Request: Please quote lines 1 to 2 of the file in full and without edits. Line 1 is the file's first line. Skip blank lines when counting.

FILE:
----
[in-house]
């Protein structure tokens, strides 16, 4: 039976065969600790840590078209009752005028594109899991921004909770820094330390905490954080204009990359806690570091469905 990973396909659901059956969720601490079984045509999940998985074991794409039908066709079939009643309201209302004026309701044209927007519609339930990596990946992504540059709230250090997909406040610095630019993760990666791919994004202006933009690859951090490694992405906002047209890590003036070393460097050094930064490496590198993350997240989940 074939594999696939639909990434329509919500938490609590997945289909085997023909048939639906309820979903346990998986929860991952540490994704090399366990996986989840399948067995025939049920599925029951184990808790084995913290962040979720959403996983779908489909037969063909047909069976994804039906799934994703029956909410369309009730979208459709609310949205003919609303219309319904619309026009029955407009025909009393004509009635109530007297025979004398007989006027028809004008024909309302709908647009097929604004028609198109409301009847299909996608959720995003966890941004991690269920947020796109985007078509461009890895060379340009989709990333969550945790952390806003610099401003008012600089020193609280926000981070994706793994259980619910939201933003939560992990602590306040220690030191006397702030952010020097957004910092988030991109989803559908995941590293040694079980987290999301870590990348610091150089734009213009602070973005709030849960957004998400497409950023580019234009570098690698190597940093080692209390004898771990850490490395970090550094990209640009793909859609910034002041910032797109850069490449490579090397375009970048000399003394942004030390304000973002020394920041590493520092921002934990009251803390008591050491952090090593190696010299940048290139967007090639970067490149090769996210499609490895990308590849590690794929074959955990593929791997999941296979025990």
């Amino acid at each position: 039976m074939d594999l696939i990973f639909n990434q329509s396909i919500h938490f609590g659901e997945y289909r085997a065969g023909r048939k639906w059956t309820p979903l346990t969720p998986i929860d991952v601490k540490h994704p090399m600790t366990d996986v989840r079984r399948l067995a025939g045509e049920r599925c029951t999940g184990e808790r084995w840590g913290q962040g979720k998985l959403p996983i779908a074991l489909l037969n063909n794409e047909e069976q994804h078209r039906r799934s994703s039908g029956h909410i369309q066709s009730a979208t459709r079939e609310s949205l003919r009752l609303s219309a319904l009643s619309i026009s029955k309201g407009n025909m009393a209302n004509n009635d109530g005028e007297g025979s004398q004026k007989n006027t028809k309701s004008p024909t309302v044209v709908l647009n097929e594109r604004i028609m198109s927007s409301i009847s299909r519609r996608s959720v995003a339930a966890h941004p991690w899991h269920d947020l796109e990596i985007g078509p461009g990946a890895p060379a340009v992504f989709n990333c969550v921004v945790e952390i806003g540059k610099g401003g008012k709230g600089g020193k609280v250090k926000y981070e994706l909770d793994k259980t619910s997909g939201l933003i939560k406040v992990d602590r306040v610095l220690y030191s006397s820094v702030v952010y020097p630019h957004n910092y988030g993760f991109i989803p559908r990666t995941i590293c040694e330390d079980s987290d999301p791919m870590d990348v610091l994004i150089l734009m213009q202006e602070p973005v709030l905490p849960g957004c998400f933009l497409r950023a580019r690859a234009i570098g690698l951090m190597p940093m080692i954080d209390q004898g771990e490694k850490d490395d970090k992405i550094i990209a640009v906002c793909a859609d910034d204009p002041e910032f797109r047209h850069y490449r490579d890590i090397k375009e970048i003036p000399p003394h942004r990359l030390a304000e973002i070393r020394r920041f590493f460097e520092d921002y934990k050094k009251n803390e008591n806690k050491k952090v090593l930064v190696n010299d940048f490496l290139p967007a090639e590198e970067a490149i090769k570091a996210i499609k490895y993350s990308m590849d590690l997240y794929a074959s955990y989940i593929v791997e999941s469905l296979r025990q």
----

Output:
[in-house]
């Protein structure tokens, strides 16, 4: 039976065969600790840590078209009752005028594109899991921004909770820094330390905490954080204009990359806690570091469905 990973396909659901059956969720601490079984045509999940998985074991794409039908066709079939009643309201209302004026309701044209927007519609339930990596990946992504540059709230250090997909406040610095630019993760990666791919994004202006933009690859951090490694992405906002047209890590003036070393460097050094930064490496590198993350997240989940 074939594999696939639909990434329509919500938490609590997945289909085997023909048939639906309820979903346990998986929860991952540490994704090399366990996986989840399948067995025939049920599925029951184990808790084995913290962040979720959403996983779908489909037969063909047909069976994804039906799934994703029956909410369309009730979208459709609310949205003919609303219309319904619309026009029955407009025909009393004509009635109530007297025979004398007989006027028809004008024909309302709908647009097929604004028609198109409301009847299909996608959720995003966890941004991690269920947020796109985007078509461009890895060379340009989709990333969550945790952390806003610099401003008012600089020193609280926000981070994706793994259980619910939201933003939560992990602590306040220690030191006397702030952010020097957004910092988030991109989803559908995941590293040694079980987290999301870590990348610091150089734009213009602070973005709030849960957004998400497409950023580019234009570098690698190597940093080692209390004898771990850490490395970090550094990209640009793909859609910034002041910032797109850069490449490579090397375009970048000399003394942004030390304000973002020394920041590493520092921002934990009251803390008591050491952090090593190696010299940048290139967007090639970067490149090769996210499609490895990308590849590690794929074959955990593929791997999941296979025990």